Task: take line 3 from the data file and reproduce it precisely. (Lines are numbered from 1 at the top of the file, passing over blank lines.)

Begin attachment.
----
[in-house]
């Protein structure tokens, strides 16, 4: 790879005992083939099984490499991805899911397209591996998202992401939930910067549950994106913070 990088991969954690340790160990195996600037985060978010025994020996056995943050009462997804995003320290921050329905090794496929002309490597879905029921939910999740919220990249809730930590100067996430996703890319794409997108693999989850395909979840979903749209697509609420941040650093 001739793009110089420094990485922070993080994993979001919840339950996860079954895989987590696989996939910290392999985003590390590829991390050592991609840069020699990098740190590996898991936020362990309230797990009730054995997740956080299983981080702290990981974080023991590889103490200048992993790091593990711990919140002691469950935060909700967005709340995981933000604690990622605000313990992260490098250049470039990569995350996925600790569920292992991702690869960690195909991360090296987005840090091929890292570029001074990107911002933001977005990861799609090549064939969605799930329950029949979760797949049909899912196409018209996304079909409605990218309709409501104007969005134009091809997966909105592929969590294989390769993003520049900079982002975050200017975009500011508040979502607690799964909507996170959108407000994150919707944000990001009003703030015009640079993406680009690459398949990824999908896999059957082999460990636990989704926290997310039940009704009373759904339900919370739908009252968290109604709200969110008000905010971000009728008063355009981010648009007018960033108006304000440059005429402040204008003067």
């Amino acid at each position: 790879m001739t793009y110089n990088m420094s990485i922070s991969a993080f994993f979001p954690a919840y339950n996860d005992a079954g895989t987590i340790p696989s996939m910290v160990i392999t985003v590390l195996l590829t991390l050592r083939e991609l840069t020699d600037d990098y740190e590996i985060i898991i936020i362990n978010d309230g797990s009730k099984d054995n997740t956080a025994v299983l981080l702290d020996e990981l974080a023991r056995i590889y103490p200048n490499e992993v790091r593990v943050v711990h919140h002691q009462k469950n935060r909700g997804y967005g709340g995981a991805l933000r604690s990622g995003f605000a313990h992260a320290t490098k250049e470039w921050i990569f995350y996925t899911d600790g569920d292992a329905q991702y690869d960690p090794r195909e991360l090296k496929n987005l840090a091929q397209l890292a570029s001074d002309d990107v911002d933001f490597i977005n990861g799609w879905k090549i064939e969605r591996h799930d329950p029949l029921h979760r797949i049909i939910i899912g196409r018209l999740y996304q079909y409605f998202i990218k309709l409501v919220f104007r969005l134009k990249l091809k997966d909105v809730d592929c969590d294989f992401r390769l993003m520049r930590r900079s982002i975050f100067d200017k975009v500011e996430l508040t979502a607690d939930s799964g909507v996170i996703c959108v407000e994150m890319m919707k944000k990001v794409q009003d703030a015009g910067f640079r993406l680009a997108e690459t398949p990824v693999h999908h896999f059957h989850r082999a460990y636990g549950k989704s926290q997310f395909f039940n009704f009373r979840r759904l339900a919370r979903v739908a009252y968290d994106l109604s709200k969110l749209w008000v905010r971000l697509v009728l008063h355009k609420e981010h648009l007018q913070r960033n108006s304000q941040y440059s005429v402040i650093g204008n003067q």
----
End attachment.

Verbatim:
């Amino acid at each position: 790879m001739t793009y110089n990088m420094s990485i922070s991969a993080f994993f979001p954690a919840y339950n996860d005992a079954g895989t987590i340790p696989s996939m910290v160990i392999t985003v590390l195996l590829t991390l050592r083939e991609l840069t020699d600037d990098y740190e590996i985060i898991i936020i362990n978010d309230g797990s009730k099984d054995n997740t956080a025994v299983l981080l702290d020996e990981l974080a023991r056995i590889y103490p200048n490499e992993v790091r593990v943050v711990h919140h002691q009462k469950n935060r909700g997804y967005g709340g995981a991805l933000r604690s990622g995003f605000a313990h992260a320290t490098k250049e470039w921050i990569f995350y996925t899911d600790g569920d292992a329905q991702y690869d960690p090794r195909e991360l090296k496929n987005l840090a091929q397209l890292a570029s001074d002309d990107v911002d933001f490597i977005n990861g799609w879905k090549i064939e969605r591996h799930d329950p029949l029921h979760r797949i049909i939910i899912g196409r018209l999740y996304q079909y409605f998202i990218k309709l409501v919220f104007r969005l134009k990249l091809k997966d909105v809730d592929c969590d294989f992401r390769l993003m520049r930590r900079s982002i975050f100067d200017k975009v500011e996430l508040t979502a607690d939930s799964g909507v996170i996703c959108v407000e994150m890319m919707k944000k990001v794409q009003d703030a015009g910067f640079r993406l680009a997108e690459t398949p990824v693999h999908h896999f059957h989850r082999a460990y636990g549950k989704s926290q997310f395909f039940n009704f009373r979840r759904l339900a919370r979903v739908a009252y968290d994106l109604s709200k969110l749209w008000v905010r971000l697509v009728l008063h355009k609420e981010h648009l007018q913070r960033n108006s304000q941040y440059s005429v402040i650093g204008n003067q």